Argonaute (Ago) proteins are typically recruited to target messenger RNAs via an associated small RNA such as a microRNA (miRNA). Here, we describe a new mechanism of Ago recruitment through the Drosophila Smaug RNA-binding protein. We show that Smaug interacts with the Ago1 protein, and that Ago1 interacts with and is required for the translational repression of the Smaug target, nanos mRNA. The Ago1/nanos mRNA interaction does not require a miRNA, but it does require Smaug. Taken together, our data suggest a model whereby Smaug directly recruits Ago1 to nanos mRNA in a miRNA-independent manner, thereby repressing translation...
January 2013: EMBO Reports
Laura M Rendl, Melissa A Bieman, Heli K Vari, Craig A Smibert
Sequence-specific RNA binding proteins can induce the degradation of mRNAs through their ability to recruit proteins that trigger transcript destabilization. For example, Vts1p, the S. cerevisiae member of the Smaug family of RNA binding proteins, is thought to induce transcript decay by recruiting the Ccr4p-Pop2p-Not deadenylase complex to target mRNAs. The resulting deadenylation triggers transcript decapping followed by 5'-to-3' exonucleolytic decay. Here we show that the eIF4E-binding protein, Eap1p, is required for efficient degradation of Vts1p target transcripts and that this role involves the ability of Eap1p to interact with eIF4E...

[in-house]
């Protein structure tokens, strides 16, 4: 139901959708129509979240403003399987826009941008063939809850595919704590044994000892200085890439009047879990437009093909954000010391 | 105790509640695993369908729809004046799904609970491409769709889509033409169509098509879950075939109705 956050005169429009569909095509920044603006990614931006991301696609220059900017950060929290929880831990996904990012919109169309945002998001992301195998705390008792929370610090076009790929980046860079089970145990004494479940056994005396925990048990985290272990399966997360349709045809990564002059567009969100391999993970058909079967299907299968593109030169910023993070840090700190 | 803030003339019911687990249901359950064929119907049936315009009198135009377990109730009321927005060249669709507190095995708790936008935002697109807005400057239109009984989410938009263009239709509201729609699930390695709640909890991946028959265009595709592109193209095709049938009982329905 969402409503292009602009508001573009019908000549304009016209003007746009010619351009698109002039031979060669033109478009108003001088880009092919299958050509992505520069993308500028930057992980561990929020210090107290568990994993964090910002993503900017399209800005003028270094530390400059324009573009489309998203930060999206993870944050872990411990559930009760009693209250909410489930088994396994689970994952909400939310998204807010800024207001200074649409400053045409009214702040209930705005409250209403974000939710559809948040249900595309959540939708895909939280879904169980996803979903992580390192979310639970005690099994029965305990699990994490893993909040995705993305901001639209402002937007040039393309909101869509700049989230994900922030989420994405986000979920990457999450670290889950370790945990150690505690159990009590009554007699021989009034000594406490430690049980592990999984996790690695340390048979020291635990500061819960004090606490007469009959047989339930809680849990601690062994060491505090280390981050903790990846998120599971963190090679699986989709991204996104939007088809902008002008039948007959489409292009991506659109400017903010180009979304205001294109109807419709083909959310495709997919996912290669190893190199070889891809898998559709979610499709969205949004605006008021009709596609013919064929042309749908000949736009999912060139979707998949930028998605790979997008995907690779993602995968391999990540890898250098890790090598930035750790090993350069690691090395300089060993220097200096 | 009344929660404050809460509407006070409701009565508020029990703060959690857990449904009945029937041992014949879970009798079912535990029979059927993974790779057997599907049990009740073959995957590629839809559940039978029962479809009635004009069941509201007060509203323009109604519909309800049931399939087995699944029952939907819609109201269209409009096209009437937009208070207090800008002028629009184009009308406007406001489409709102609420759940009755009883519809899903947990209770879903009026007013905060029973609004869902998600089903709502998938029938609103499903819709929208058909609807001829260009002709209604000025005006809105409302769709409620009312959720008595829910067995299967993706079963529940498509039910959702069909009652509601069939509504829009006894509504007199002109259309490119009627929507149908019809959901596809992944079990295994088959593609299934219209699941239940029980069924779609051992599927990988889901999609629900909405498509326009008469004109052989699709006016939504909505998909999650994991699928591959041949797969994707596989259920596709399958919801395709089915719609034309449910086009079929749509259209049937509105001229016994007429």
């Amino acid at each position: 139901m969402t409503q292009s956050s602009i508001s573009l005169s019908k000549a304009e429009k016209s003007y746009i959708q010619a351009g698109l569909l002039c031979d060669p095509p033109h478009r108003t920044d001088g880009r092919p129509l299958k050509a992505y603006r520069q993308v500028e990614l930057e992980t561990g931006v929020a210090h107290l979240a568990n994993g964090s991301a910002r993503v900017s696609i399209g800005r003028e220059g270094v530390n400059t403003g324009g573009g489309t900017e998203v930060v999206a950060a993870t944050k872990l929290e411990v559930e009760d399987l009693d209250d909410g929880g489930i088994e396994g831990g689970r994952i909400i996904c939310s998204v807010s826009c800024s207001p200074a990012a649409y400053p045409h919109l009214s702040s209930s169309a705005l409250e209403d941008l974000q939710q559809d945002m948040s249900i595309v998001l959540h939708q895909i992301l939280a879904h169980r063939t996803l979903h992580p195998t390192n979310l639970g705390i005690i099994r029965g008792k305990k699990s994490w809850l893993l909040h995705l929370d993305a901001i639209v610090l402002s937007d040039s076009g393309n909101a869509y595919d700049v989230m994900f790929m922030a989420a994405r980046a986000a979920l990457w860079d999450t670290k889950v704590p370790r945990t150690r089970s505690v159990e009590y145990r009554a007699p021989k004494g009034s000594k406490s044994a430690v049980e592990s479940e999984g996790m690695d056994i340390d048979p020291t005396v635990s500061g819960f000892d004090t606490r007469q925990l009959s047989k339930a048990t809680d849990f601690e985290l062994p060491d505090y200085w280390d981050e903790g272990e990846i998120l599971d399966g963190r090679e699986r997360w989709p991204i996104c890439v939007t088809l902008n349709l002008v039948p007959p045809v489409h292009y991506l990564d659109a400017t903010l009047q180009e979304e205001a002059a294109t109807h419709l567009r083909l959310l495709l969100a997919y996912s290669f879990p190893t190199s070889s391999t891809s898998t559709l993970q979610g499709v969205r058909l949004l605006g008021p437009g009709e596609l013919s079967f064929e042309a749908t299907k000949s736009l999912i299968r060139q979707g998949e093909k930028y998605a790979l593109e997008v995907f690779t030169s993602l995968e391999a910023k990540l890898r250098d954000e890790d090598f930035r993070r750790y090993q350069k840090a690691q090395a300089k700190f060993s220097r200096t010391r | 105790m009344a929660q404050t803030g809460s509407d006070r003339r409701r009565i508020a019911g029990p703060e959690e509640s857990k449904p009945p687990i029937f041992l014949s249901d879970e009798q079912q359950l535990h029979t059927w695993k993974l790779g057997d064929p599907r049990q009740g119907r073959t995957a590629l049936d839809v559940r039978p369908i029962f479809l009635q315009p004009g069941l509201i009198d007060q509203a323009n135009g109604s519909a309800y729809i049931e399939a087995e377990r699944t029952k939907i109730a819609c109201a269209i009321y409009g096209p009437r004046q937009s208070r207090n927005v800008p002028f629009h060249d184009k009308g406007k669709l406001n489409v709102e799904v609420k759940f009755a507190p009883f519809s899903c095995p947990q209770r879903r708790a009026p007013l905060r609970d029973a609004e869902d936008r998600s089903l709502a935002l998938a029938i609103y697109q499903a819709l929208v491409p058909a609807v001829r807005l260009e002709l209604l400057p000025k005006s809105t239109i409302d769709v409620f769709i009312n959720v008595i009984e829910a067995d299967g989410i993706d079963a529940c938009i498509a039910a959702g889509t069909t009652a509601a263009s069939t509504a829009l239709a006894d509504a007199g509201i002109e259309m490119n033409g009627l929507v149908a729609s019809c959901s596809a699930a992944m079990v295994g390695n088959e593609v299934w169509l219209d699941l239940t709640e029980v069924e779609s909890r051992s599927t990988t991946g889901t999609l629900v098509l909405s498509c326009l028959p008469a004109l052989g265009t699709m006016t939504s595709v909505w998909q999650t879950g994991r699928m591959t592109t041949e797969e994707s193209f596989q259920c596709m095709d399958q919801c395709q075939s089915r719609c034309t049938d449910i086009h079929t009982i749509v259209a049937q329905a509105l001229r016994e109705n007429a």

2012: PloS One
Malena Lucia Pascual, Luciana Luchelli, Martin Habif, Graciela L Boccaccio
The regulated synthesis of specific proteins at the synapse is important for neuron plasticity, and several localized mRNAs are translated upon specific stimulus. Repression of mRNA translation is linked to the formation of mRNA-silencing foci, including Processing Bodies (PBs) and Stress Granules (SGs), which are macromolecular aggregates that harbor silenced messengers and associated proteins. In a recent work, we identified a kind of mRNA-silencing foci unique to neurons, termed S-foci, that contain the post-transcriptional regulator Smaug1/SAMD4...
July 1, 2012: Communicative & Integrative Biology
Trevor McIntyre, Martin J Whiting